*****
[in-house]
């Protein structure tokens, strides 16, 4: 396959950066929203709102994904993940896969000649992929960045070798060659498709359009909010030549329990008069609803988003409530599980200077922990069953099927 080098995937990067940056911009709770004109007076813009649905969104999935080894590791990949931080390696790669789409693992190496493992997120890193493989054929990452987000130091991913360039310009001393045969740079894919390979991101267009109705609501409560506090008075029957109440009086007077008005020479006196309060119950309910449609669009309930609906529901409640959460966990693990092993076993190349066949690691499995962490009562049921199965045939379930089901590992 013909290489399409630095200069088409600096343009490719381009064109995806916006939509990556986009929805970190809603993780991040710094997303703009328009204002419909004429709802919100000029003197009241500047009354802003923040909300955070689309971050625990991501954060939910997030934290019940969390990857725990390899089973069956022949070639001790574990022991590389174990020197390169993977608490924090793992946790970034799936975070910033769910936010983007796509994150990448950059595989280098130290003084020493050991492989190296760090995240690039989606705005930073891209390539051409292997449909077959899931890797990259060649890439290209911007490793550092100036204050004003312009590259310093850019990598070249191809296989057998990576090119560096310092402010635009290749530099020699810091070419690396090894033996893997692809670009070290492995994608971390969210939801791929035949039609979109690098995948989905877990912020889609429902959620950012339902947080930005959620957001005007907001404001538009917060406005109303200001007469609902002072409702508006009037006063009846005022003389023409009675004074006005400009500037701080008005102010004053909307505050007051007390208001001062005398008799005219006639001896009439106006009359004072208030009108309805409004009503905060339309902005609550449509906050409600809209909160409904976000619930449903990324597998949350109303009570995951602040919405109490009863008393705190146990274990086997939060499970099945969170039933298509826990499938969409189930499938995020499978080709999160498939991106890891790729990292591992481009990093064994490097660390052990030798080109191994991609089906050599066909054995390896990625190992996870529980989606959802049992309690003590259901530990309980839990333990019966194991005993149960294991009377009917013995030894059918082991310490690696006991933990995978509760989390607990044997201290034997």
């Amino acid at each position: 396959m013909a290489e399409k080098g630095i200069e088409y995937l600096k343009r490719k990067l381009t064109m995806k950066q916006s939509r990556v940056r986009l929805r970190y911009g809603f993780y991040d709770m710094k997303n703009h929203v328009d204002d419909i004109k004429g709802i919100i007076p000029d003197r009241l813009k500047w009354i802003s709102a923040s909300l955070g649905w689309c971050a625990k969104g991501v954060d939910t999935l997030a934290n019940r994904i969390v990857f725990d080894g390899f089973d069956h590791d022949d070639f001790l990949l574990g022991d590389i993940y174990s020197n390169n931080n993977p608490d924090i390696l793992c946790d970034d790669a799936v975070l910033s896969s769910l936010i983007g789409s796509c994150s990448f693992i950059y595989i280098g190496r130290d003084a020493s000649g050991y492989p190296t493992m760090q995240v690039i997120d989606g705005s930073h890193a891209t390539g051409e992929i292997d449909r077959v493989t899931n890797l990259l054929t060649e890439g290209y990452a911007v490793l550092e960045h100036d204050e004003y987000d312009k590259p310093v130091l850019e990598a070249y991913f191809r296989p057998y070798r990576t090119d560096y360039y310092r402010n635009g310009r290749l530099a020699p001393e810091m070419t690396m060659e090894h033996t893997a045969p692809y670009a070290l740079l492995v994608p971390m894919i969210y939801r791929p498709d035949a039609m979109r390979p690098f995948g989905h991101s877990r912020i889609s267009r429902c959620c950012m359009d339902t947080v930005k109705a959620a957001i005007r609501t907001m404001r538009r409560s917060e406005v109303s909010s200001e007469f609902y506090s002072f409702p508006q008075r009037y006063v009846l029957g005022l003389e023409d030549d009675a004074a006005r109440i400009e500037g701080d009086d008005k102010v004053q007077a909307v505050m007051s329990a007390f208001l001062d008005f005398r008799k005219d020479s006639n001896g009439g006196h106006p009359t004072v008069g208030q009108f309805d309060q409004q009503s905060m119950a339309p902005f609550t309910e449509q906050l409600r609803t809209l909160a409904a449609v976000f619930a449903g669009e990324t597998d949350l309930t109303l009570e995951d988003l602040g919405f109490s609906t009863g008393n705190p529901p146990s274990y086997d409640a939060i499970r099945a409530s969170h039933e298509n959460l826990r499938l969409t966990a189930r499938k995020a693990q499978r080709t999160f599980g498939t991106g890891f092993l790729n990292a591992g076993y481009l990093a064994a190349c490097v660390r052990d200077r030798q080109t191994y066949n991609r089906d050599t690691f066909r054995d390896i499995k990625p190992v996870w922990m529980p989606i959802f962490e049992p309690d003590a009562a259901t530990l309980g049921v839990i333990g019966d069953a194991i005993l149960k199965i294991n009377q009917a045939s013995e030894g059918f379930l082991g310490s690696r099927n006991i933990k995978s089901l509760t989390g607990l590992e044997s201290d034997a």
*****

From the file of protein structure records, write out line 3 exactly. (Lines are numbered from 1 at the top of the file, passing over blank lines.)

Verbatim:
């Amino acid at each position: 396959m013909a290489e399409k080098g630095i200069e088409y995937l600096k343009r490719k990067l381009t064109m995806k950066q916006s939509r990556v940056r986009l929805r970190y911009g809603f993780y991040d709770m710094k997303n703009h929203v328009d204002d419909i004109k004429g709802i919100i007076p000029d003197r009241l813009k500047w009354i802003s709102a923040s909300l955070g649905w689309c971050a625990k969104g991501v954060d939910t999935l997030a934290n019940r994904i969390v990857f725990d080894g390899f089973d069956h590791d022949d070639f001790l990949l574990g022991d590389i993940y174990s020197n390169n931080n993977p608490d924090i390696l793992c946790d970034d790669a799936v975070l910033s896969s769910l936010i983007g789409s796509c994150s990448f693992i950059y595989i280098g190496r130290d003084a020493s000649g050991y492989p190296t493992m760090q995240v690039i997120d989606g705005s930073h890193a891209t390539g051409e992929i292997d449909r077959v493989t899931n890797l990259l054929t060649e890439g290209y990452a911007v490793l550092e960045h100036d204050e004003y987000d312009k590259p310093v130091l850019e990598a070249y991913f191809r296989p057998y070798r990576t090119d560096y360039y310092r402010n635009g310009r290749l530099a020699p001393e810091m070419t690396m060659e090894h033996t893997a045969p692809y670009a070290l740079l492995v994608p971390m894919i969210y939801r791929p498709d035949a039609m979109r390979p690098f995948g989905h991101s877990r912020i889609s267009r429902c959620c950012m359009d339902t947080v930005k109705a959620a957001i005007r609501t907001m404001r538009r409560s917060e406005v109303s909010s200001e007469f609902y506090s002072f409702p508006q008075r009037y006063v009846l029957g005022l003389e023409d030549d009675a004074a006005r109440i400009e500037g701080d009086d008005k102010v004053q007077a909307v505050m007051s329990a007390f208001l001062d008005f005398r008799k005219d020479s006639n001896g009439g006196h106006p009359t004072v008069g208030q009108f309805d309060q409004q009503s905060m119950a339309p902005f609550t309910e449509q906050l409600r609803t809209l909160a409904a449609v976000f619930a449903g669009e990324t597998d949350l309930t109303l009570e995951d988003l602040g919405f109490s609906t009863g008393n705190p529901p146990s274990y086997d409640a939060i499970r099945a409530s969170h039933e298509n959460l826990r499938l969409t966990a189930r499938k995020a693990q499978r080709t999160f599980g498939t991106g890891f092993l790729n990292a591992g076993y481009l990093a064994a190349c490097v660390r052990d200077r030798q080109t191994y066949n991609r089906d050599t690691f066909r054995d390896i499995k990625p190992v996870w922990m529980p989606i959802f962490e049992p309690d003590a009562a259901t530990l309980g049921v839990i333990g019966d069953a194991i005993l149960k199965i294991n009377q009917a045939s013995e030894g059918f379930l082991g310490s690696r099927n006991i933990k995978s089901l509760t989390g607990l590992e044997s201290d034997a």